Likewise, in 2 Kings 23:20 we read, “Josiah slaughtered all the priests of those high places on the altars and burned human bones on them. Then he went back to Jerusalem.”
By contrast, we read in Deuteronomy 34:6 that God buried Moses. And in the New Testament, we have the example of Jesus who was buried in the tomb. He is our example; He is the one we are to follow in life and in death.
I pastored a church once that had lost many members over the issue of cremation. One of my predecessors had said, in forceful terms from the pulpit, that he would never perform a memorial service for someone who had been cremated. He elaborated on some of the texts I have mentioned.  Consequently, when I was considering the call to that church the presbytery questioned me at length as to whether I would do a memorial service where the deceased had been cremated.
I said I would, and I have. I have no doubt that God is able to raise those ashes and will raise them. I also realize that most Christians who desire to be cremated do so because financially it is much cheaper to be cremated than to have a burial service. It costs a lot to live, but it costs a lot to die, too. 
My own mother desired to be cremated. She had been a widow for decades but a couple of years before her death she married a widower. He was older than my Mom by quite a few years, so we were surprised when she died first. Her new husband was grieved, not only by her death, but also that she had stipulated in her will that she wanted to be cremated. Her reason for cremation was strictly financial, but her new husband believed it was sinful for a Christian to be cremated. 
We ended up burying her next to my father in a cemetery outside of Champaign-Urbana. My one brother kiddingly asked, “Do you think Mom is looking down from heaven?” And I said, “No, she’s looking at Jesus, but she would surely be angry with us if she could look down because we haven’t done anything that her will stipulated!”
My own preference is to be buried, in a simple ceremony with an economical casket. However, sometimes as Christians we argue and debate things that aren’t that big, and the crucial areas of life – a Christ-like love, serving God and others, purity, holiness, living our lives as a living sacrifice of praise in view of God’s mercy – these things sometimes get neglected because we are parsing the verses on cremation and burial, or some other issue, that is admittedly an important issue, but not a central issue to our salvation.
A third moral issue brought up in these chapters is homosexuality. 2 Samuel 1:26 is frequently used as justification for homosexuality in the LGBTQ+ community. In that verse David declares, “I grieve for you, Jonathan my brother; you were very dear to me. Your love for me was wonderful, more wonderful than that of women.”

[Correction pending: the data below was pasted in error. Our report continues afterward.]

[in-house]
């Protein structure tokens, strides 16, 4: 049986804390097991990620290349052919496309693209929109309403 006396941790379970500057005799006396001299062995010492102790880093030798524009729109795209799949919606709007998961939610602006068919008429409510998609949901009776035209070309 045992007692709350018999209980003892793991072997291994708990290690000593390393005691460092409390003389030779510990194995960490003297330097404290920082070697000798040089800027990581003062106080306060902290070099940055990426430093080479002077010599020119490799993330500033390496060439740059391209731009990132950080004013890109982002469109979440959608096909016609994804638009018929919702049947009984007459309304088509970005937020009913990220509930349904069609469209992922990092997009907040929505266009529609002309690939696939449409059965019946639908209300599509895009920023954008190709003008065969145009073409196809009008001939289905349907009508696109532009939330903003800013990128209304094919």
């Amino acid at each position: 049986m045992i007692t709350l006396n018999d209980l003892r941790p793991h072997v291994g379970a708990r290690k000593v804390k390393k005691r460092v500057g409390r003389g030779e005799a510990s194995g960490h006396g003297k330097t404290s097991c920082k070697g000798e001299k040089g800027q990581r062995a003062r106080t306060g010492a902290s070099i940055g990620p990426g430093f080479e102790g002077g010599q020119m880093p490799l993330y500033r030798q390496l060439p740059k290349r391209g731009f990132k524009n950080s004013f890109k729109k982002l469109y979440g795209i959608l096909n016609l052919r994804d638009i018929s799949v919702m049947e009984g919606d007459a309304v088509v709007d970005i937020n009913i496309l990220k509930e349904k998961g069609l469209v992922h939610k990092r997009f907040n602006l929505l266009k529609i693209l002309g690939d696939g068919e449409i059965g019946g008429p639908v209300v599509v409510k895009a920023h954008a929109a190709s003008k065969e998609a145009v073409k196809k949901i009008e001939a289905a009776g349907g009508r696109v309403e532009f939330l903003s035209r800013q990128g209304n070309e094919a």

You have perhaps heard of the Metropolitan Community Churches. They are a worldwide group of churches that teach the inclusion of all people and all behaviors. To give you an idea of their size, MCC congregations around the world perform more than six thousand same-sex unions or marriage ceremonies annually.
Many mainline churches now share their “queer theology” (their term, not mine). And virtually all those churches point to 2 Samuel 1:26 as a “proof” text. They say, “David said that Jonathan’s love for him was wonderful, more wonderful than the love of women. So obviously David loved Jonathan more than Ahinoam, Abigail, or even Bathsheba. There’s nothing sinful about homosexuality – just look at David and Jonathan.”
And as for Sodom and Gomorrah, they weren’t destroyed because of their sexual practices. They were destroyed because they weren’t concerned about the needs of others. It says so right in Ezekiel 16:49. It says: “Now this was the sin of your sister Sodom: She and her daughters were arrogant, overfed and unconcerned; they did not help the poor and needy.” That is the line of reasoning by those in the MCC, and the mainline churches that have accepted their twisted view of Scripture.
Clearly, 2 Samuel 1:26 isn’t advocating homosexuality. If anyone was heterosexual it was David who got himself into a lot of trouble because of his love for the female form. What then does that text refer to? What does David mean when he says, “Your love for me was wonderful, more wonderful than that of women.”?
On the one hand, he refers to Jonathan’s love for him which was so great that he sacrificed the throne for David.  As Saul’s son, Jonathan would have been the next king, but Jonathan passed that up knowing that God had determined that David would be the next king of Israel.
Jonathan also risked his life on more than one occasion for David, as he sought to protect David from Saul. Those of you who served in the military in times of war can perhaps especially relate to what David is saying.  If your life was spared because of a comrade who risked his life for you, you have a love for that person that is different than the love you have for your wife. There is nothing sexual about it. It is simply a great love for someone who was willing to sacrifice themself so that your life was spared.
God’s Judgment on Sin